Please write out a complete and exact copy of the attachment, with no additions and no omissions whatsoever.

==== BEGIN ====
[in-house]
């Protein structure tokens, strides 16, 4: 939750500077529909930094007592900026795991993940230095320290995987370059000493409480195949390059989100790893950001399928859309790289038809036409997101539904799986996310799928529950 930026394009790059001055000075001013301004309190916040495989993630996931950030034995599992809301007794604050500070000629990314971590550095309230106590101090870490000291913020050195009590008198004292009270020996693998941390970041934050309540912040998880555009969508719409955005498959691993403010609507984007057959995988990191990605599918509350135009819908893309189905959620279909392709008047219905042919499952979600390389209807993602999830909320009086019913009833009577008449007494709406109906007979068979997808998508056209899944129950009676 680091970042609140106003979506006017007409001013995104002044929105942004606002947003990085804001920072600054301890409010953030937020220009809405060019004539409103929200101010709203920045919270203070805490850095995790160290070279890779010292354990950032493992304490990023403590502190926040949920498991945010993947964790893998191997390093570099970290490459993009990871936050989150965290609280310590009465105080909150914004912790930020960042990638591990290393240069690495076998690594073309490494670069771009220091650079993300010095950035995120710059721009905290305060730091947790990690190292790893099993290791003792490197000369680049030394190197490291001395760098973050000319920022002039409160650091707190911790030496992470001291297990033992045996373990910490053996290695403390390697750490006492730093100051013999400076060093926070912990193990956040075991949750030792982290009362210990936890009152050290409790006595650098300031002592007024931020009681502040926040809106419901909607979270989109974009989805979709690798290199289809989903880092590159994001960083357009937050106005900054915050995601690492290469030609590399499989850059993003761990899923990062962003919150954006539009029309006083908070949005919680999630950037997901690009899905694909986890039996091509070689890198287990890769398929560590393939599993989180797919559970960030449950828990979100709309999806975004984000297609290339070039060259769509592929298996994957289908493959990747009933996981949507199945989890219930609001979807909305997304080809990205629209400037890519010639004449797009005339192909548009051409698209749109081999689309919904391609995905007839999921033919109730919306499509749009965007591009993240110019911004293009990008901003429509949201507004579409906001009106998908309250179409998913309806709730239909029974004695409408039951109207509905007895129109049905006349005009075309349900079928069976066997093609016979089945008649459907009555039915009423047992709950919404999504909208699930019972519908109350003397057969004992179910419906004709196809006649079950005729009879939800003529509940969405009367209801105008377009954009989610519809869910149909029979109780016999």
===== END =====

[in-house]
């Protein structure tokens, strides 16, 4: 939750500077529909930094007592900026795991993940230095320290995987370059000493409480195949390059989100790893950001399928859309790289038809036409997101539904799986996310799928529950 930026394009790059001055000075001013301004309190916040495989993630996931950030034995599992809301007794604050500070000629990314971590550095309230106590101090870490000291913020050195009590008198004292009270020996693998941390970041934050309540912040998880555009969508719409955005498959691993403010609507984007057959995988990191990605599918509350135009819908893309189905959620279909392709008047219905042919499952979600390389209807993602999830909320009086019913009833009577008449007494709406109906007979068979997808998508056209899944129950009676 680091970042609140106003979506006017007409001013995104002044929105942004606002947003990085804001920072600054301890409010953030937020220009809405060019004539409103929200101010709203920045919270203070805490850095995790160290070279890779010292354990950032493992304490990023403590502190926040949920498991945010993947964790893998191997390093570099970290490459993009990871936050989150965290609280310590009465105080909150914004912790930020960042990638591990290393240069690495076998690594073309490494670069771009220091650079993300010095950035995120710059721009905290305060730091947790990690190292790893099993290791003792490197000369680049030394190197490291001395760098973050000319920022002039409160650091707190911790030496992470001291297990033992045996373990910490053996290695403390390697750490006492730093100051013999400076060093926070912990193990956040075991949750030792982290009362210990936890009152050290409790006595650098300031002592007024931020009681502040926040809106419901909607979270989109974009989805979709690798290199289809989903880092590159994001960083357009937050106005900054915050995601690492290469030609590399499989850059993003761990899923990062962003919150954006539009029309006083908070949005919680999630950037997901690009899905694909986890039996091509070689890198287990890769398929560590393939599993989180797919559970960030449950828990979100709309999806975004984000297609290339070039060259769509592929298996994957289908493959990747009933996981949507199945989890219930609001979807909305997304080809990205629209400037890519010639004449797009005339192909548009051409698209749109081999689309919904391609995905007839999921033919109730919306499509749009965007591009993240110019911004293009990008901003429509949201507004579409906001009106998908309250179409998913309806709730239909029974004695409408039951109207509905007895129109049905006349005009075309349900079928069976066997093609016979089945008649459907009555039915009423047992709950919404999504909208699930019972519908109350003397057969004992179910419906004709196809006649079950005729009879939800003529509940969405009367209801105008377009954009989610519809869910149909029979109780016999």